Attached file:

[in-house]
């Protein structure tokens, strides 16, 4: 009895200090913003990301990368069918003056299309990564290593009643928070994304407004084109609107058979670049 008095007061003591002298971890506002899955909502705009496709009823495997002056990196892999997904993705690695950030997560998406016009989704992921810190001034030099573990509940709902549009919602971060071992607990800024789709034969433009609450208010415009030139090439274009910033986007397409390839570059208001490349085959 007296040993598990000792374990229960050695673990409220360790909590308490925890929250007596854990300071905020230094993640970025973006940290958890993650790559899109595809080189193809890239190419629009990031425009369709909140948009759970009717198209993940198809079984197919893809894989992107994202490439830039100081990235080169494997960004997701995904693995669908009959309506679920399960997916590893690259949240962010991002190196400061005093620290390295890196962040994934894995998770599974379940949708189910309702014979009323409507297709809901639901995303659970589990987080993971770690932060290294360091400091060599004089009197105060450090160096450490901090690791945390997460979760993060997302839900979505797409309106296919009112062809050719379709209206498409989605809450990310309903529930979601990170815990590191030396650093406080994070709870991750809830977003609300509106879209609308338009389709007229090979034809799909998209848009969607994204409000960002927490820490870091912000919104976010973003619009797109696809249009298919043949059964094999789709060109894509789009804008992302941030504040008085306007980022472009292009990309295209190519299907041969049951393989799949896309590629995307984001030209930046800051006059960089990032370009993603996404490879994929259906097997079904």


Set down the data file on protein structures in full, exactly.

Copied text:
[in-house]
């Protein structure tokens, strides 16, 4: 009895200090913003990301990368069918003056299309990564290593009643928070994304407004084109609107058979670049 008095007061003591002298971890506002899955909502705009496709009823495997002056990196892999997904993705690695950030997560998406016009989704992921810190001034030099573990509940709902549009919602971060071992607990800024789709034969433009609450208010415009030139090439274009910033986007397409390839570059208001490349085959 007296040993598990000792374990229960050695673990409220360790909590308490925890929250007596854990300071905020230094993640970025973006940290958890993650790559899109595809080189193809890239190419629009990031425009369709909140948009759970009717198209993940198809079984197919893809894989992107994202490439830039100081990235080169494997960004997701995904693995669908009959309506679920399960997916590893690259949240962010991002190196400061005093620290390295890196962040994934894995998770599974379940949708189910309702014979009323409507297709809901639901995303659970589990987080993971770690932060290294360091400091060599004089009197105060450090160096450490901090690791945390997460979760993060997302839900979505797409309106296919009112062809050719379709209206498409989605809450990310309903529930979601990170815990590191030396650093406080994070709870991750809830977003609300509106879209609308338009389709007229090979034809799909998209848009969607994204409000960002927490820490870091912000919104976010973003619009797109696809249009298919043949059964094999789709060109894509789009804008992302941030504040008085306007980022472009292009990309295209190519299907041969049951393989799949896309590629995307984001030209930046800051006059960089990032370009993603996404490879994929259906097997079904």